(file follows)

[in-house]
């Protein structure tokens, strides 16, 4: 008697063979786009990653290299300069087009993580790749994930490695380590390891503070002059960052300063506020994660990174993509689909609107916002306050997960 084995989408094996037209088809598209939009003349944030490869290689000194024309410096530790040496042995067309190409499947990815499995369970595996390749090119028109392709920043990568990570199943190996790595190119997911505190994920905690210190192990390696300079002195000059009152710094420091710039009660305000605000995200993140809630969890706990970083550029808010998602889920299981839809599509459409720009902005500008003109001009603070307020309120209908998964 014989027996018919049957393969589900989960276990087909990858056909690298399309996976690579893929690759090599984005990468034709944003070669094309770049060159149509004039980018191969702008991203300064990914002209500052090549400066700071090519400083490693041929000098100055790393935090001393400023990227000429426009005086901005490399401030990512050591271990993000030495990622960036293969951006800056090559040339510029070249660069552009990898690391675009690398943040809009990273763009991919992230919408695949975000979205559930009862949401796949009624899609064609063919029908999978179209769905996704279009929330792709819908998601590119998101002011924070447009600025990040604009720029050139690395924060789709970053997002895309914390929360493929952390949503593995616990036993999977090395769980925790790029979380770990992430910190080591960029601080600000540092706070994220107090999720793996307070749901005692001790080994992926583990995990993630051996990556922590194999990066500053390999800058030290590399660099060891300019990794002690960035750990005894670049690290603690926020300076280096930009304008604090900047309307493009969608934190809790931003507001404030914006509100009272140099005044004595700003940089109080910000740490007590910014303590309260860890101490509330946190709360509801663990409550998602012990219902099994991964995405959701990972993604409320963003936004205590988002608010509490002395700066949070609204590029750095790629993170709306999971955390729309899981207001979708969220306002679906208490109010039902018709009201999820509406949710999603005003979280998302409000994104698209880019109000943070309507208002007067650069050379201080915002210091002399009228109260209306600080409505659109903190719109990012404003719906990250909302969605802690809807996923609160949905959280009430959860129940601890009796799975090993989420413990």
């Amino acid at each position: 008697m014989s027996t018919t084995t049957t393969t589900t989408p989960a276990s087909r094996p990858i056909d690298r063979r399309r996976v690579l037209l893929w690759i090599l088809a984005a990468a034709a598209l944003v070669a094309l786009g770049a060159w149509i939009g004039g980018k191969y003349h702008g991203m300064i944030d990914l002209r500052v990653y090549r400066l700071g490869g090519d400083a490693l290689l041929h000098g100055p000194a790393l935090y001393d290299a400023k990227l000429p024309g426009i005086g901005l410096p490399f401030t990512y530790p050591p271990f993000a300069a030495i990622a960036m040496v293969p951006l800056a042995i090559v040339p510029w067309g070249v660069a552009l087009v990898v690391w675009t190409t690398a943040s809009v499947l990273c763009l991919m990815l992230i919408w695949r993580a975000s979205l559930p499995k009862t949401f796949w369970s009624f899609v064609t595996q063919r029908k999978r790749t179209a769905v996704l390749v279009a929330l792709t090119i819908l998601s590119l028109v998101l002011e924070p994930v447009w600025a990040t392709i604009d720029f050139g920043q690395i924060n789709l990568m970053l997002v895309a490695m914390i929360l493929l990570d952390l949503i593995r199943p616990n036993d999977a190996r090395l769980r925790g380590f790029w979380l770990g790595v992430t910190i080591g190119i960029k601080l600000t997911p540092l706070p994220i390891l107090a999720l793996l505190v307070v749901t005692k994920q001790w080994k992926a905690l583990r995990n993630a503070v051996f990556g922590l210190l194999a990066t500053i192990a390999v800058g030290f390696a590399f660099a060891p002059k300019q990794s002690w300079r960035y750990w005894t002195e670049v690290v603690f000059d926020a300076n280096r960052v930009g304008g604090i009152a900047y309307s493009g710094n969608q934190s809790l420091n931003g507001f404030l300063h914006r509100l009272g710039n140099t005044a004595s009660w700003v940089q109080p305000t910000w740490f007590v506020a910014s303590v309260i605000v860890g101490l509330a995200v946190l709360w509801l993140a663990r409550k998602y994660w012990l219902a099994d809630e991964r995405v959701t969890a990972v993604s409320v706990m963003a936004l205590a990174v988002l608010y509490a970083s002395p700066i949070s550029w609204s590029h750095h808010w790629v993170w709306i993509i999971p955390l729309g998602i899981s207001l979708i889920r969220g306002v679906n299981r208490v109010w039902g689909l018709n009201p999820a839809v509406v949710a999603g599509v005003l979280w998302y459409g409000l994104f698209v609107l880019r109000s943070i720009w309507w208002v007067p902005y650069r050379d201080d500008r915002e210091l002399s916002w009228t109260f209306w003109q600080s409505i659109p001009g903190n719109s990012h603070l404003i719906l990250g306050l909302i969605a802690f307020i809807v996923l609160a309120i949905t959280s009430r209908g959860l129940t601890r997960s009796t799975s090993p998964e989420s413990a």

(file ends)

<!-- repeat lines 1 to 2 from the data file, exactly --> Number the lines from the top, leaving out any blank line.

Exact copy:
[in-house]
């Protein structure tokens, strides 16, 4: 008697063979786009990653290299300069087009993580790749994930490695380590390891503070002059960052300063506020994660990174993509689909609107916002306050997960 084995989408094996037209088809598209939009003349944030490869290689000194024309410096530790040496042995067309190409499947990815499995369970595996390749090119028109392709920043990568990570199943190996790595190119997911505190994920905690210190192990390696300079002195000059009152710094420091710039009660305000605000995200993140809630969890706990970083550029808010998602889920299981839809599509459409720009902005500008003109001009603070307020309120209908998964 014989027996018919049957393969589900989960276990087909990858056909690298399309996976690579893929690759090599984005990468034709944003070669094309770049060159149509004039980018191969702008991203300064990914002209500052090549400066700071090519400083490693041929000098100055790393935090001393400023990227000429426009005086901005490399401030990512050591271990993000030495990622960036293969951006800056090559040339510029070249660069552009990898690391675009690398943040809009990273763009991919992230919408695949975000979205559930009862949401796949009624899609064609063919029908999978179209769905996704279009929330792709819908998601590119998101002011924070447009600025990040604009720029050139690395924060789709970053997002895309914390929360493929952390949503593995616990036993999977090395769980925790790029979380770990992430910190080591960029601080600000540092706070994220107090999720793996307070749901005692001790080994992926583990995990993630051996990556922590194999990066500053390999800058030290590399660099060891300019990794002690960035750990005894670049690290603690926020300076280096930009304008604090900047309307493009969608934190809790931003507001404030914006509100009272140099005044004595700003940089109080910000740490007590910014303590309260860890101490509330946190709360509801663990409550998602012990219902099994991964995405959701990972993604409320963003936004205590988002608010509490002395700066949070609204590029750095790629993170709306999971955390729309899981207001979708969220306002679906208490109010039902018709009201999820509406949710999603005003979280998302409000994104698209880019109000943070309507208002007067650069050379201080915002210091002399009228109260209306600080409505659109903190719109990012404003719906990250909302969605802690809807996923609160949905959280009430959860129940601890009796799975090993989420413990």